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Discussion Starter · #1 ·
ok, last year we had a debate on wether or not one needed a license to apply vinigar, or other non pesticide household products to control weeds. after checking with the d.e.p, i was astonished to find the answer was yes. now, another silly question: what if, you were using a torch(fire) to burn the weeds in the cracks of the walkway, as a means of controling them? would you need a pest permit to do this?
 

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You need to check your states statutes. In Florida as I expect in most states that it says:

REGULATION OF PROFESSIONS AND OCCUPATIONS Chapter 487
PESTICIDES View Entire Chapter

487.031 Prohibited acts.--It is unlawful:

(1) For any person to engage in the application of restricted-use pesticides, except as defined in chapters 388 and 482, without a certified applicator's license issued by the department unless such person is doing so under the direct supervision of a licensee.
LINK: http://www.flsenate.gov/Statutes/in.../SEC031.HTM&Title=->2003->Ch0487->Section 031

Pesticide Certification Section

Pesticide Applicator License
Restricted use pesticide applicator licenses are available to certified individuals to allow for the purchase and use of restricted use pesticides on agricultural and related sites, such as farms, plant nurseries, forests, ornamentals and turfs not associated with structures (such as golf courses and parks), and highway right-of-ways, etc

LINK: http://www.doacs.state.fl.us/onestop/aes/pestapp.html

To use exempted products no license is required.
 

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That statute deals with restricted-use pesticides but general, non-restriced use\prohibited use, pesticides also require a license to apply in a for hire situation.
 

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If you're in business using pesticides, you should learn from the beginning about your status. The top of the pile on pesticide licensing is the Federal Insecticide, Fungicide, Rodenticide Act (FIFRA). Read definitions on "pest" and "pesticide" at TITLE 7 > CHAPTER 6 > SUBCHAPTER II > Sec. 136.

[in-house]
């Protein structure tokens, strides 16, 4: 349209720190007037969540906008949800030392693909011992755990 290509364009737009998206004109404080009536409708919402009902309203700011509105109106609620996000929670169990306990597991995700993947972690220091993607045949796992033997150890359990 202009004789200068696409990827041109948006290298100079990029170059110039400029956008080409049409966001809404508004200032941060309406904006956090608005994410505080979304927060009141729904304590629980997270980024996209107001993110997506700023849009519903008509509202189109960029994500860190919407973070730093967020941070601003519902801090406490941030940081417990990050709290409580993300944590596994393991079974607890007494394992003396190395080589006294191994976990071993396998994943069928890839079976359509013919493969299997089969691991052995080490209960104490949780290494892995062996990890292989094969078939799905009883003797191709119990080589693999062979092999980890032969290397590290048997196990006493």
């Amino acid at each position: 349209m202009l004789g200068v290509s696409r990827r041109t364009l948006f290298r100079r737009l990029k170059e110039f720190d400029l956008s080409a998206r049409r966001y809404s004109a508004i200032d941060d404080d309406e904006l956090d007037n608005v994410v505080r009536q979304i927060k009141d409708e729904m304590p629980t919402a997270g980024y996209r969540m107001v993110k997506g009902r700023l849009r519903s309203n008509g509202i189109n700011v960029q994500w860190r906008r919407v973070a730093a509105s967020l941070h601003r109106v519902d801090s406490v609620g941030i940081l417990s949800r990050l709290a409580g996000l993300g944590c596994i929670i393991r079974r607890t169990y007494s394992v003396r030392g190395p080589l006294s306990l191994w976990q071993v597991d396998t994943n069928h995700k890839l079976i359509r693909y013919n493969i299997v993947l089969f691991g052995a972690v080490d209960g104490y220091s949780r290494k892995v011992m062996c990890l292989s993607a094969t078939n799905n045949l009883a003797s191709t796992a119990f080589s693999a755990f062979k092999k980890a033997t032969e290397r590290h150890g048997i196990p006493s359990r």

You will see under the "pesticide" definition that "substances" are controlled by the legislation. There is no attempt to regulate MECHANICAL control of pests.

In most states, fire is considered a mechanical control of weeds, and does not fall under pesticide regulations - BUT BE SURE TO CHECK WITH YOUR OWN STATE REGULATORS. (In FLA, hot water is regulated by pest control agency in controlling fire ants.)

All pest controls are NOT considered pesticides! Is a mole trap a pesticide?
 

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Discussion Starter · #8 ·
well, i had no intention of burning the weeds. i use herbicides. i was just curious, because i was flipping through a magazine, and saw a guy burning them with a torch. i do believe this falls under the category of mechanical weed control. but, u never know. and watch the use of the mole traps, it may fall under "exterminating", and i'm sure they have a license for that
 

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[That statute deals with restricted-use pesticides but general, non-restriced use\prohibited use, pesticides also require a license to apply in a for hire situation.]

Can you show me where it says that? I can not find it anywhere!
 

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I think that burning would fall under the category of "mechanical control", just like pulling or cutting them which isn't regulated. While spraying with ANYTHING would be "chemical control" which is regulated. But that's just how I interpret it.